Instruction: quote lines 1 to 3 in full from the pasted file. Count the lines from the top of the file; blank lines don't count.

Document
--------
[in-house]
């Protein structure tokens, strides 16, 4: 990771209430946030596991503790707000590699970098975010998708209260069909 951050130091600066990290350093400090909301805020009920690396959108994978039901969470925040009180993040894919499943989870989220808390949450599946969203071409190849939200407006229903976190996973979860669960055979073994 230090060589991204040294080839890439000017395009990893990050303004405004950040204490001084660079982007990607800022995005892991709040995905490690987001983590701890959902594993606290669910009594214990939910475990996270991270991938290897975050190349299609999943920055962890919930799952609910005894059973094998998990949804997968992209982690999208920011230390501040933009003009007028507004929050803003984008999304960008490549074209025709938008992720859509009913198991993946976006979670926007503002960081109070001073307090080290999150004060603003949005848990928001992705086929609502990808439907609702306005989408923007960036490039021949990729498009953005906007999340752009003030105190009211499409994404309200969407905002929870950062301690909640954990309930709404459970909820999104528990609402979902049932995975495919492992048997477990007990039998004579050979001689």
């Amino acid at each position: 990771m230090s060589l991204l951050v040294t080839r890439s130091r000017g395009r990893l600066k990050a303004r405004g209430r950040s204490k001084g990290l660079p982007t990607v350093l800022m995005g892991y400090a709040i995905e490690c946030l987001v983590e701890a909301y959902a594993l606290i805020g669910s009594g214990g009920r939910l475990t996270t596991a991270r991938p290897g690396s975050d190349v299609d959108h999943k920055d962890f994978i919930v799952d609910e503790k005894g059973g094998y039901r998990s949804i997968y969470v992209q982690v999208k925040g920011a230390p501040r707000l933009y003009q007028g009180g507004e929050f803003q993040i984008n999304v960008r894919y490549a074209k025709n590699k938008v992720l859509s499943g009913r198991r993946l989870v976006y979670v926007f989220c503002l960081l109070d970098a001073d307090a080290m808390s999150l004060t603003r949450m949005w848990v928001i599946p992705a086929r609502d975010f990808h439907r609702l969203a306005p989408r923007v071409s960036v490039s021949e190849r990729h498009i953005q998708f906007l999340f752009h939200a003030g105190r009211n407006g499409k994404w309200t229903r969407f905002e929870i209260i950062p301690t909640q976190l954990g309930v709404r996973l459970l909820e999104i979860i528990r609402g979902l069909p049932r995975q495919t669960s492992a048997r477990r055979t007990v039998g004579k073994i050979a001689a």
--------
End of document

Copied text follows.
[in-house]
């Protein structure tokens, strides 16, 4: 990771209430946030596991503790707000590699970098975010998708209260069909 951050130091600066990290350093400090909301805020009920690396959108994978039901969470925040009180993040894919499943989870989220808390949450599946969203071409190849939200407006229903976190996973979860669960055979073994 230090060589991204040294080839890439000017395009990893990050303004405004950040204490001084660079982007990607800022995005892991709040995905490690987001983590701890959902594993606290669910009594214990939910475990996270991270991938290897975050190349299609999943920055962890919930799952609910005894059973094998998990949804997968992209982690999208920011230390501040933009003009007028507004929050803003984008999304960008490549074209025709938008992720859509009913198991993946976006979670926007503002960081109070001073307090080290999150004060603003949005848990928001992705086929609502990808439907609702306005989408923007960036490039021949990729498009953005906007999340752009003030105190009211499409994404309200969407905002929870950062301690909640954990309930709404459970909820999104528990609402979902049932995975495919492992048997477990007990039998004579050979001689």
């Amino acid at each position: 990771m230090s060589l991204l951050v040294t080839r890439s130091r000017g395009r990893l600066k990050a303004r405004g209430r950040s204490k001084g990290l660079p982007t990607v350093l800022m995005g892991y400090a709040i995905e490690c946030l987001v983590e701890a909301y959902a594993l606290i805020g669910s009594g214990g009920r939910l475990t996270t596991a991270r991938p290897g690396s975050d190349v299609d959108h999943k920055d962890f994978i919930v799952d609910e503790k005894g059973g094998y039901r998990s949804i997968y969470v992209q982690v999208k925040g920011a230390p501040r707000l933009y003009q007028g009180g507004e929050f803003q993040i984008n999304v960008r894919y490549a074209k025709n590699k938008v992720l859509s499943g009913r198991r993946l989870v976006y979670v926007f989220c503002l960081l109070d970098a001073d307090a080290m808390s999150l004060t603003r949450m949005w848990v928001i599946p992705a086929r609502d975010f990808h439907r609702l969203a306005p989408r923007v071409s960036v490039s021949e190849r990729h498009i953005q998708f906007l999340f752009h939200a003030g105190r009211n407006g499409k994404w309200t229903r969407f905002e929870i209260i950062p301690t909640q976190l954990g309930v709404r996973l459970l909820e999104i979860i528990r609402g979902l069909p049932r995975q495919t669960s492992a048997r477990r055979t007990v039998g004579k073994i050979a001689a």